“Are you sad you’re breaking up?” I asked him.
“Everyone thinks she’s perfect, but she’s not,” he said.
“I was with the woman for five years. It’s totally different if you’re with a woman like that.” His whole face twitched. I wasn’t sure if it was from exhaustion, sadness, disgust.
“It’ll be good. It’ll be good when it’s over.”
I never expected them to patch it up, but they did. Still, I kept fucking Bryant.
Bryant had gotten used to the air conditioning at Melissa’s and couldn’t stand the heat. I set up three fans to be ready for him the next time he came over, one facing the bed, one on a TV table I used as a desk and another beside the hot plate. They created a breeze on their highest settings, even though they stirred up the stink. My apartment above the fruit stand always stank during the summer anyway. Nothing but rot, but the place was a short walk to work and barely cost me anything.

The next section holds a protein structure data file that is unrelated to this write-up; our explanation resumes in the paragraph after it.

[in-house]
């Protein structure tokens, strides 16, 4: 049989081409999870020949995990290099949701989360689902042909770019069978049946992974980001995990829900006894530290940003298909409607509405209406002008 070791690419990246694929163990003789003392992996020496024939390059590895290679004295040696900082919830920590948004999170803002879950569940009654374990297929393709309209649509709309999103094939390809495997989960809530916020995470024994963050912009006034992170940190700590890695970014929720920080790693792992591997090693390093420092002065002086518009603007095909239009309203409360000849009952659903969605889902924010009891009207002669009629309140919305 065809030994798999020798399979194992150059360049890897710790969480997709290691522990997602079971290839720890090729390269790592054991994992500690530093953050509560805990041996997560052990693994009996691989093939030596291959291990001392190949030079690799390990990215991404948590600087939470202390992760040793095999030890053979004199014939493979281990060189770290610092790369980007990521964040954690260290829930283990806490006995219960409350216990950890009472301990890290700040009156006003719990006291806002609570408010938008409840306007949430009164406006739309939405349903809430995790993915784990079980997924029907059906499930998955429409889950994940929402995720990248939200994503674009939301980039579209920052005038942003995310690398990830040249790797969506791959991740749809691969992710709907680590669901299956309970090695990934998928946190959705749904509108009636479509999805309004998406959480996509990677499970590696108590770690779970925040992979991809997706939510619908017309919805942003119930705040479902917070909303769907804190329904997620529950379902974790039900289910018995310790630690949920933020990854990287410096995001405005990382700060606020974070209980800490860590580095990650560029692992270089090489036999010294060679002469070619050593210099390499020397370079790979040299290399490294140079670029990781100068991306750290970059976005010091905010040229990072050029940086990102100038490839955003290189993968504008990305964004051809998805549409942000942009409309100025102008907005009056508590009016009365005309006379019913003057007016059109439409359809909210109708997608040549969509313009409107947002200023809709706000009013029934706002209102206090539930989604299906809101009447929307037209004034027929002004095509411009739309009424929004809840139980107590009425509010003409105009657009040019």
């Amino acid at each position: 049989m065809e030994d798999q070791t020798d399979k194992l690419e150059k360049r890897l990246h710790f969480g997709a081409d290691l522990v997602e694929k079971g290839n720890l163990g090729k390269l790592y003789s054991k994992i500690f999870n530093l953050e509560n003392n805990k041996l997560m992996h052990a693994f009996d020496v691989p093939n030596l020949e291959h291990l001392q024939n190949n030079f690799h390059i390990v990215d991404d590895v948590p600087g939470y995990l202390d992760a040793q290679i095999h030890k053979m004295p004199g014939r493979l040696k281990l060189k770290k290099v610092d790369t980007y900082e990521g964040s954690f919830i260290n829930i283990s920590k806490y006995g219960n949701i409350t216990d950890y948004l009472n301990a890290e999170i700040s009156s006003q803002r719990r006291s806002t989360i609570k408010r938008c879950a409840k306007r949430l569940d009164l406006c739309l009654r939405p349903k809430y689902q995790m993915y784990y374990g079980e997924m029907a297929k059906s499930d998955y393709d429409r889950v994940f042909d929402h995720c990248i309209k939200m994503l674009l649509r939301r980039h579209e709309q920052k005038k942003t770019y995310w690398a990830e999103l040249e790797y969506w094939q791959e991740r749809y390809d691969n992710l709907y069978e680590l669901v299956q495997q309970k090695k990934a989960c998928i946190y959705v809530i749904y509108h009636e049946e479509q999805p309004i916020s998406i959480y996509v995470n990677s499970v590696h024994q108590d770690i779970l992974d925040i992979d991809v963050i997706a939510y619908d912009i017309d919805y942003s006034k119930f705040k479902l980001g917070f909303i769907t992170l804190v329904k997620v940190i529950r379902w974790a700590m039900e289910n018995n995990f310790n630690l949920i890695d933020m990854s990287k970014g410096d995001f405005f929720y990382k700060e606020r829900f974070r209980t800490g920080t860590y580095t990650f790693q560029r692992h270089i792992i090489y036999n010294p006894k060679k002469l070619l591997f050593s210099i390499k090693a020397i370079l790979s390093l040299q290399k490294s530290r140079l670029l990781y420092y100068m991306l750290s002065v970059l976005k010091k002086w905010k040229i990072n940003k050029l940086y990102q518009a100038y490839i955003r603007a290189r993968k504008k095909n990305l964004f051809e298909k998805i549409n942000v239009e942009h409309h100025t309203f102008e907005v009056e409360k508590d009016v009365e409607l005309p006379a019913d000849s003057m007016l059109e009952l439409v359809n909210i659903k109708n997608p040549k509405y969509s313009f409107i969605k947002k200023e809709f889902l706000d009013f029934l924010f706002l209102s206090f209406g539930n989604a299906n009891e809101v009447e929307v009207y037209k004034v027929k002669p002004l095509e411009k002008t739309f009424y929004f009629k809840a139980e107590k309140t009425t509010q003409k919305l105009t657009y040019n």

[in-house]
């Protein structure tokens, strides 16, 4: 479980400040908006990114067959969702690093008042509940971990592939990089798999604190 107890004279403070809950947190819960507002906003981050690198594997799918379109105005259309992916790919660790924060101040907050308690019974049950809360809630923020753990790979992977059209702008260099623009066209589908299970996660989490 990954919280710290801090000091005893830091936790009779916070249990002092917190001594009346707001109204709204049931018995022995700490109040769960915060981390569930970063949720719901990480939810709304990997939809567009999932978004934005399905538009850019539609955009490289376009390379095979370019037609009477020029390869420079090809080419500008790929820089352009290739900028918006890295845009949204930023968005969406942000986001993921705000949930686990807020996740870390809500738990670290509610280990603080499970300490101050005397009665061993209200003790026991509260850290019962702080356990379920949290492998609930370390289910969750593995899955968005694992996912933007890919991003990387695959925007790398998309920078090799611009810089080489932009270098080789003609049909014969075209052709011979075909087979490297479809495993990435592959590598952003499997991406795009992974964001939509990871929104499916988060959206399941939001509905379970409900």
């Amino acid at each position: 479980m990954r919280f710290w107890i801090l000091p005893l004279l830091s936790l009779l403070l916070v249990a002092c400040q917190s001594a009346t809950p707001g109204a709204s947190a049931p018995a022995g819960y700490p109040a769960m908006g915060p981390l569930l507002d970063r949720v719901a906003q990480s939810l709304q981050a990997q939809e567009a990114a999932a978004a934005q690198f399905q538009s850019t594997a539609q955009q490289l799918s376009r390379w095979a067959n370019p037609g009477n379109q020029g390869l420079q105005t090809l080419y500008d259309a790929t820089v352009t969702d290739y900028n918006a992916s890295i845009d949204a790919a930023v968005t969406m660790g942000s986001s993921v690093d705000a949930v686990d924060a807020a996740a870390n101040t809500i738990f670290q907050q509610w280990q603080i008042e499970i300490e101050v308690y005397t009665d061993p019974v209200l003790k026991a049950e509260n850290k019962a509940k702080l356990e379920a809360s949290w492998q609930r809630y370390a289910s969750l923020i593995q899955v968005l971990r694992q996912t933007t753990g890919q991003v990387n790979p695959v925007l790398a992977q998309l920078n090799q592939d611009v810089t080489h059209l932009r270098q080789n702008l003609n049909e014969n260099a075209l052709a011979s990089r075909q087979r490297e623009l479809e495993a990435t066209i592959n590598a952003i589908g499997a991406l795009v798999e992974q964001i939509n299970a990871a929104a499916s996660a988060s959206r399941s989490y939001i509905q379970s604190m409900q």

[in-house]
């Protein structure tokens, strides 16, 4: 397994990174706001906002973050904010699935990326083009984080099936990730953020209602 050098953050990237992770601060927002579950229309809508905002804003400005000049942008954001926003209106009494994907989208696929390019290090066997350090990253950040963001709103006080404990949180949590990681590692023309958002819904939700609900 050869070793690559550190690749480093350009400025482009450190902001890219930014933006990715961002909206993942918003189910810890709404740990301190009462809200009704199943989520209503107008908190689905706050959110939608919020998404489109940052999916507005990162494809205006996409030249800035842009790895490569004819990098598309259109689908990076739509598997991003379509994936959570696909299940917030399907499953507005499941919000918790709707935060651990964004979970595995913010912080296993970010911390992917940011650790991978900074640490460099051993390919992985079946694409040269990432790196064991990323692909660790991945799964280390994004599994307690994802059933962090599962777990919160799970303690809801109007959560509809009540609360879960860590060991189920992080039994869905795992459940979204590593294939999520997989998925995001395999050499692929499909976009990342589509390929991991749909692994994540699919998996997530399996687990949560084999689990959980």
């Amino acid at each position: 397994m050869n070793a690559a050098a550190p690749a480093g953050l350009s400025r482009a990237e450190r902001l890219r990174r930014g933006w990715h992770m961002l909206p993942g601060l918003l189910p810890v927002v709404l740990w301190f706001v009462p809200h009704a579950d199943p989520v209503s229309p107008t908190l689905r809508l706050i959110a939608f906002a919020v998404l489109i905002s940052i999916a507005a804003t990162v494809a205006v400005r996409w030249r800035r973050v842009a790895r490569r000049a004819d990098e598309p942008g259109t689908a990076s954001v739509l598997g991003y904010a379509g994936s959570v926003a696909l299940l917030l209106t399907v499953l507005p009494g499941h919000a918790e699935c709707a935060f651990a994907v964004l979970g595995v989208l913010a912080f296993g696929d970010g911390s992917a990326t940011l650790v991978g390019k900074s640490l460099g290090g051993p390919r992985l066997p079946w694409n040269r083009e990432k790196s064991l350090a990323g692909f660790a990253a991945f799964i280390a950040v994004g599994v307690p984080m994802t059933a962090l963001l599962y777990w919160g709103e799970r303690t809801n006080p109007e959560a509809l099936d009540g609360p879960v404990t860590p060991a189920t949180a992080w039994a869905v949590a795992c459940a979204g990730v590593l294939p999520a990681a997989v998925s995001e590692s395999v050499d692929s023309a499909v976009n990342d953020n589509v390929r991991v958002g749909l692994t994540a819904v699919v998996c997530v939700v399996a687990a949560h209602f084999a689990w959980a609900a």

Keith stopped by the bar to return a couple paperbacks I’d given him.
“I dropped one in the bath,” he said. “I hope that’s O.K.”
I asked him if he wanted to fuck in the backroom. The bar was deserted.
“I can’t,” he said and ordered a Dark ’n Stormy.
I was glad to have him stay and chat. I wanted to catch up, but he didn’t have all that much to say. I told him not to tell anyone, but I’d been fucking Bryant even after he’d gotten back with Melissa. That I didn’t really hope he’d leave or really want to be with him, just liked sharing something with her. Keith finished his drink in one quick sip.
“I don’t know. He’s not a good guy from what I hear.”
“Who’d you hear that from? Melissa? That’s not what I’ve heard. And they’re back together, so why’d you think that? What do you know?”
Keith shook his head and put money on the bar.